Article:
One Japanese word to remember: Oishii!

One Japanese word to remember: Oishii!

Asian mothers…they are so mother.  They are always worrying about your well-being, especially if you are well fed.  I grew up in that kind of household in Japan.  What still echoes in my ear is these words, “have you eaten?”  My mom’s signature line.

Now I do that even though I am not a mother.  I am constantly asking like “are you hungry?” or “do you want to eat more?” Last night, I made seared ahi (nice reddish pink in the middle…perfect) and arugula, cilantro and kale salad with ponzu sauce. That fills my tummy and soul.  Pure deliciousness.

If you travel to Japan and happen to meet my mother, she probably would ask you “have you eaten?” and if you haven’t, she would cook for you.  Her dishes are all tasty, I guarantee you.

So, here is one word you need to memorize just in case you meet her there.  “Oishii!!” = Pure Deliciousness.

My kind of meditation: Nurturing my root

My kind of meditation:  Nurturing my root

Food takes time to prepare in general.  Any kind of food really but I have to say Japanese food is one of those foods that takes lots of time to prep.  If you want something quick and easy, you might want to be reconsider about becoming a Japanese cook.  However, Japanese food is the one if you enjoy process, experience and of course, eating Japanese food.

I heard that most people are born with 4 taste palettes, sweetness, saltiness, bitterness and sourness.  Asian people are usually born with one more, umami.  What is umami anyway?

“Umami is an appetitive taste and is described as a savory or meaty taste. It can be tasted in cheese and soy sauce, and while also found in many other fermented and aged foods, this taste is also present in tomatoes, grains, and beans.  A loanword from Japanese meaning “good flavor” or “good taste”,[46] umami (旨味?) is considered fundamental to many Eastern cuisines and was first described in 1908, although it was only recently recognized in the West as a basic taste. Some umami taste buds respond specifically to glutamate in the same way that “sweet” ones respond to sugar. Glutamate binds to a variant of G protein coupled glutamate receptors. (source-Wikipedia)”


This is “sumashi-jiru” (clear soup).  Today, I made this soup with snow peas, lotus roots and scallops.  This looks quite simple but this requires time, dedication, and love.  This soup is packed with umami.  I did not have to add gobs of condiments, I only added tiny bit of salt and just a splash of shoyu (soy sauce).  It took about 90 minutes total to prepare this soup.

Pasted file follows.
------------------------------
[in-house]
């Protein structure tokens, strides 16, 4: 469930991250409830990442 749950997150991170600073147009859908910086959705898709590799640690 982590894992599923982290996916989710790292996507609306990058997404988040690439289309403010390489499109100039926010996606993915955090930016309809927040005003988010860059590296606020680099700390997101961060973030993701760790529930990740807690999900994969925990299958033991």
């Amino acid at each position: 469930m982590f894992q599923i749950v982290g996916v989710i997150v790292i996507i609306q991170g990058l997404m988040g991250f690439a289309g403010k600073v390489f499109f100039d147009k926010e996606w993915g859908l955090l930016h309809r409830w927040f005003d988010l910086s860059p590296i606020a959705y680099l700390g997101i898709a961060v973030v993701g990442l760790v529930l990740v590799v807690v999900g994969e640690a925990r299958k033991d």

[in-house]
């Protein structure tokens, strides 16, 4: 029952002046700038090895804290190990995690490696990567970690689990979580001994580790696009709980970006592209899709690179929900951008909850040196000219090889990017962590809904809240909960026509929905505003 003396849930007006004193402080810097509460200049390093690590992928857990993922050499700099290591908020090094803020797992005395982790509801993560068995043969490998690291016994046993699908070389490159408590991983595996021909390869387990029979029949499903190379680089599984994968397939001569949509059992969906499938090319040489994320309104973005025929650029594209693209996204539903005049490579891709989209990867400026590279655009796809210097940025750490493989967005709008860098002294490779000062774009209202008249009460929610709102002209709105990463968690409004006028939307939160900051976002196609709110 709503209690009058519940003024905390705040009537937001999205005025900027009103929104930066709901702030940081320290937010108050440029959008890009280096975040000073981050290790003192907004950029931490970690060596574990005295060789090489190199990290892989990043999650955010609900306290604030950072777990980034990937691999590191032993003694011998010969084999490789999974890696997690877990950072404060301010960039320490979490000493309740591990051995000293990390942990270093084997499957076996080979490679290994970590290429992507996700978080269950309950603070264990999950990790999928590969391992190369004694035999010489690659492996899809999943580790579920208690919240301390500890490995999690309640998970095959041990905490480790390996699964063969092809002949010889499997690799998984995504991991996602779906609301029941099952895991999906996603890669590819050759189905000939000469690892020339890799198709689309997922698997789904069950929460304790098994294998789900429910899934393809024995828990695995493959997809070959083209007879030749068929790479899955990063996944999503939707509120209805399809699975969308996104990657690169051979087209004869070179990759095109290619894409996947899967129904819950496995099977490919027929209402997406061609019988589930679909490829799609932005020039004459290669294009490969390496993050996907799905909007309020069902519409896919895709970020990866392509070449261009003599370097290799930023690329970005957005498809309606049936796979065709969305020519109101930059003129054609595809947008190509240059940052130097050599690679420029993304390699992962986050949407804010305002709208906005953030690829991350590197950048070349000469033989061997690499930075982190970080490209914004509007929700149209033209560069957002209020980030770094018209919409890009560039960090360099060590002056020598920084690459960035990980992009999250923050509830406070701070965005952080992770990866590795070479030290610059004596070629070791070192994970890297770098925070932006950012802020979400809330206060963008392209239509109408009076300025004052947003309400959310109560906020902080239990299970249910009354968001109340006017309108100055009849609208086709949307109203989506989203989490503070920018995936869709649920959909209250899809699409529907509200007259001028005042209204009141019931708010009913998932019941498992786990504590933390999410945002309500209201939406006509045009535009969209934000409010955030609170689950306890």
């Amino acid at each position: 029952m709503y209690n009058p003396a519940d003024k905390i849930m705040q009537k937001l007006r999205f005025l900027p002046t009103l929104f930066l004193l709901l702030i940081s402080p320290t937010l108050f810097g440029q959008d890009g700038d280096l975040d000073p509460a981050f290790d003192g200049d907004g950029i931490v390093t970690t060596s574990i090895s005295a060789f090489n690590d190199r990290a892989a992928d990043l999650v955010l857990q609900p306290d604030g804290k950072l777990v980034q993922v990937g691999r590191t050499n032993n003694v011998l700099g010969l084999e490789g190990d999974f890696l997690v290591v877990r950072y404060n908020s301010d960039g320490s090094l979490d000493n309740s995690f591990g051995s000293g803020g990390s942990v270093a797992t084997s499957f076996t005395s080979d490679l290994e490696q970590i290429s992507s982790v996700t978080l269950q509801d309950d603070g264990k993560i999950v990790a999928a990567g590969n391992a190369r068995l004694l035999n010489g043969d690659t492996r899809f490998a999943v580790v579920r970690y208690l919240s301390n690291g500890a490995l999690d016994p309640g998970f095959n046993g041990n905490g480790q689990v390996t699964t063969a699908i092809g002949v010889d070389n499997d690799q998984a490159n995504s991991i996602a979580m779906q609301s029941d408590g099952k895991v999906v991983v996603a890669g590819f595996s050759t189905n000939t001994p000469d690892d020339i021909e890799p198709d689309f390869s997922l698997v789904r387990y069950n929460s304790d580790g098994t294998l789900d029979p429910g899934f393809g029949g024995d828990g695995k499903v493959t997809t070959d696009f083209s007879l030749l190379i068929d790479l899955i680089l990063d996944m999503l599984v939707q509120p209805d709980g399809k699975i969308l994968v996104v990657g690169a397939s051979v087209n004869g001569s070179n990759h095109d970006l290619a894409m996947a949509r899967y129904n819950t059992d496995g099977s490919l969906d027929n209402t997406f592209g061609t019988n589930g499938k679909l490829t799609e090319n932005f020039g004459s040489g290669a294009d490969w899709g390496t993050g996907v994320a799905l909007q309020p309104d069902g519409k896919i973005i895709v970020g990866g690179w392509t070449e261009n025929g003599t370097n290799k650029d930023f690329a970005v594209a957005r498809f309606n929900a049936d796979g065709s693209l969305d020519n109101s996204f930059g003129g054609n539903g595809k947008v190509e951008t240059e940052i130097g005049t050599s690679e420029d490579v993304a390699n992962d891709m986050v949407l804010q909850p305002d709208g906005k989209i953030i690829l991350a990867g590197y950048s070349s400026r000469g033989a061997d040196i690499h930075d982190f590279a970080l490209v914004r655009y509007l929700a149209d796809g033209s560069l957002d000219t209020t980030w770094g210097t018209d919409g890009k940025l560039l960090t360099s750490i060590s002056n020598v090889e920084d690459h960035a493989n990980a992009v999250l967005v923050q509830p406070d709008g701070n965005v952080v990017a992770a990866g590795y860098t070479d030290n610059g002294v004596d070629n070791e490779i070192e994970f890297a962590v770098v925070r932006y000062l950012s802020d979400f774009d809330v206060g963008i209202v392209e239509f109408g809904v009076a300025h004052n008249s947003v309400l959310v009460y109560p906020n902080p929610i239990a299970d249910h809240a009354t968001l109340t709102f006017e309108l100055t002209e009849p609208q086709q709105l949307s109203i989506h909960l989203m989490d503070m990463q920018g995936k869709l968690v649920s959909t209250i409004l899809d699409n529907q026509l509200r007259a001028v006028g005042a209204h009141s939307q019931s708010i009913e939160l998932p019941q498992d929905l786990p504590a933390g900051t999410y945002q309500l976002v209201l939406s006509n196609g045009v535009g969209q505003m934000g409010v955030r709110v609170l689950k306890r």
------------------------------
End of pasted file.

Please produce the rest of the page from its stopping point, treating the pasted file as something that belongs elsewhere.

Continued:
First, you simmer 3′ x 3′ kelp piece for 1 hour, then add handful shaved dried bonito (you can buy shaved bonito flakes at grocery stores, but I shave them myself) and bring to boil, leave it about 1 minute.  Then you filter the stock to make it super clear, golden color tasty dashi.  Then you put separately prepared snow peas and lotus root in to a bowl and pour this deliciousness over them.  THIS soup is my main course for lunch today.  Shaving bonito takes time, cooking dashi takes time but these “times” are my weekend rituals. Makes me feel proud and I am thankful that my mom taught me Japanese traditional way of cooking.

I look forward to every weekend because of this.  This is my way of meditating through preparing meals, appreciating meals and being gracious for my Japanese roots.  Sunday is always a great day.

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I will tell you all about it: Uni Ikura Donburi

I will tell you all about it:  Uni Ikura Donburi


How does this look like to you?  Gross? Weird?  To me, this looks just gorgeous.

If you let Japanese mom or grandma cook, you’d be surprised how much they do NOT waste ingredients.  For example, let’s talk about chicken.  They cook thigh, breast, wings, inner-fillet, liver, heart, tale, gizzard, feet, (we eat some parts raw…I know.  But they are delicious!), and bones and neck for soup stock.  Fish, same thing.  They will use everything even fish roes.

So, in this photo, red pearl-ish looking thing is Ikura, salmon roes.  Yellow slimy looking thing is Uni, sea urchin.  You put these 2 things on a bed of rice, Donburi, then add little amount of Shoyu (good quality soy sauce, I recommend Ohsawa Brand.  You can buy it natural food stores or online, you would feel like you are in heaven.

I don’t believe many sushi restaurants have this dish on the menu in the U.S. but if you order by saying “hey, I’d like to order Uni Ikura Donburi” in Japanese, you would impress the hell out of sushi chef.  I guarantee it.